22. Harcourt, W. 2005. The Body Politic in Global Development Discourse: A Women and Politics of Place Perspective. In Harcourt and Escobar A. eds. Women and the Politics of Place. Bloomfield CT: Kumarian Press: 32–47.Google Scholar
  23. Harding, S. 1991. Whose Science? Whose Knowledge? Thinking from Womens Live. Ithaca: Cornell University Press.Google Scholar
  24. Hartmann, B. 1995. Reproductive Rights and Wrongs: The Global Politics of Population Control (revised). Massachussets: South End Press.Google Scholar
  25. Jolly, S., A. Cornwall and K. Hawkins eds. 2013. Women, Sexuality and the Political Power of Pleasure. London: Zed Books.Google Scholar
  26. Kothari, U. 2005. Authority and Expertise: The Professionalisation of International Development and the Ordering of Dissent. Antipode 37 (3): 425–426.CrossRefGoogle Scholar
  27. Lind, A. ed. 2010. Development, Sexual Rights and Global Governance. London: Routledge.Google Scholar
  28. MacKinnon K. 2011. Development Professionals in Northern Thailand, Singapore: National University of Singapore Press.Google Scholar
  29. Miller, A. M. 2004. Sexuality, Violence Against Women, and Human Rights: Women Make Demands and Ladies Get Protection. Health and Human Rights: An International Journal. 7(2):16–47.CrossRefGoogle Scholar
  30. Mohanty, C.T. 1988. Under Western Eyes: Feminist Scholarship and Colonial Discourse. Feminist Review 30: 65–88.Google Scholar
  31. Mosse, D. 2004. Is Good Policy Unimplementable? Reflections on the Ethnography of Aid Policy and Practice. Development and Change 35(4): 639–671.Google Scholar
  32. Mosse D ed. 2011. Adventures in Aidland: The Anthropology of Professionals in International Development. New York: Berghahn.Google Scholar
  33. Mukhopadhyay, M. 2004. Mainstreaming Gender or streaming gender away: Feminists Marooned in the Development Business. IDS Bulletin, 35 (4): 95–103.CrossRefGoogle Scholar
  34. Naples N.A. 2013. It’s Not Fair!: Discursive Politics, Social Justice and Feminist Praxis SWS Feminist Lecture. Gender &Society, 27 (2): 133–157.Google Scholar
  35. Pereira, C. 2014. Changing Narratives of Sexuality: Contestations, Compliance and Women’s Empowerment, London: Zed Books.Google Scholar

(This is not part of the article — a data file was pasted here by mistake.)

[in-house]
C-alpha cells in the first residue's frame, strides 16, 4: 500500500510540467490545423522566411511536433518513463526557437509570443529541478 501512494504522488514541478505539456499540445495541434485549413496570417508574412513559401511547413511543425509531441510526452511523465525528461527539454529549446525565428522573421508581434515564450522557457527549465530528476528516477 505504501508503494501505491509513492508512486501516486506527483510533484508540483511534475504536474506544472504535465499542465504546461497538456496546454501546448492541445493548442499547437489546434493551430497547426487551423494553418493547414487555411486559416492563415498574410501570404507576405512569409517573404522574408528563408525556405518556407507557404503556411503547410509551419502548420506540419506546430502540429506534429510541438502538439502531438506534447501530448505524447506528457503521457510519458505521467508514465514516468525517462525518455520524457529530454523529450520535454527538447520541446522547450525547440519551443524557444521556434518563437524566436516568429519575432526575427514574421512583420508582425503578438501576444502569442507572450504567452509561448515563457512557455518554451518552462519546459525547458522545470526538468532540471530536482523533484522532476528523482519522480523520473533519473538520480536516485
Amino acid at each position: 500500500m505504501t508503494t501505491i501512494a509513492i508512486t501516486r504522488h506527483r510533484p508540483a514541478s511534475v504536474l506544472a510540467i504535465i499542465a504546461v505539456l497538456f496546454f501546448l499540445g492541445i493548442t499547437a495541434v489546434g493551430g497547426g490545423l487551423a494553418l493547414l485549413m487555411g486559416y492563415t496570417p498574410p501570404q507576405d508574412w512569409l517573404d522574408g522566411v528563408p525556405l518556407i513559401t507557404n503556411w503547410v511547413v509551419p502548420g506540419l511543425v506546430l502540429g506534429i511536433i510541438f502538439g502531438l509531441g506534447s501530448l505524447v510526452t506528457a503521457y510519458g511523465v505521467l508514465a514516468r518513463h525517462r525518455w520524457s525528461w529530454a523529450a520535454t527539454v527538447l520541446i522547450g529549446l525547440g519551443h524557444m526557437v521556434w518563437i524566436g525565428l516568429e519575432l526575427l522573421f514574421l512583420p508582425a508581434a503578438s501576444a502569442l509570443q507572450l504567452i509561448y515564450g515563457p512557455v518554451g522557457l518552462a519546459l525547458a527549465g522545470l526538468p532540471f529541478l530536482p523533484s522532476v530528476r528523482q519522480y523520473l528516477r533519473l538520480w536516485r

36. Petchesky, R. 2002. Global Prescriptions. Gender health and human rights. London: Zed Books in association with UNRISD.Google Scholar
  37. Prügl, E. 2011. Diversity Management and Gender Mainstreaming as Technologies of Government, Politics & Gender, 7: 71–89.Google Scholar
  38. Roberts, A. 2015. The Political Economy of “Transnational Business Feminism”. International Feminist Journal of Politics, 17 (2): 209–231.CrossRefGoogle Scholar
  39. Rose, G. 1997. Situating Knowledges: Positionality, Reflexivities and Other Tactics. Progress in Human Geography, 21 (3): 305–320.CrossRefGoogle Scholar
  40. Shildrick, M. and J. Price. 1998. Vital Signs: Feminist Reconfigurations of the Bio/logical. Edinburgh: Edinburgh University Press.Google Scholar
  41. Spivak, G.C. 2000. Claiming Transformation: Travel Notes with Pictures. In Ahmed, S. et. al.Transformations: Thinking Through Feminism. London: Routledge.Google Scholar
  42. Stirrat, R.L. 2008. Mercenaries, Missionaries and Misfits: Representations of development personnel. Critique of Anthropology 28(4): 406–425.CrossRefGoogle Scholar
  43. SWIRCO et. al. 2015. Assessing, engaging and enacting worlds: Tensions in feminist method/ologies. International Feminist Journal of Politics 17 (1):158–172.CrossRefGoogle Scholar
  44. True, J. 2012. The Political Economy of Violence Against Women. Oxford: OUP.CrossRefGoogle Scholar
  45. Truong, T. and W. Harcourt. 2014. Negotiating Global Body Politics. Gender. Technology and Development. 18(1): 1–8.Google Scholar
  46. Wieringa, S. and H. Sivori eds. 2012. The Sexual History of the Global South: Sexual Politics in Africa, Asia and Latin America. London: Zed Books.Google Scholar
  47. Woodward, A. E. 2012. Building velvet triangles: Gender and informal governance, in Chew, William L. & Mosslemans, B., Vesalius College 25 years of academic excellence in teaching and research, Brussels: Academic & Scientific Publishers.VUB-press: 145–170.Google Scholar

Copyright information

© The Author(s) 2017

Authors and Affiliations

  • Wendy Harcourt
    • 1
  1. 1.ISSThe HagueThe Netherlands

Personalised recommendations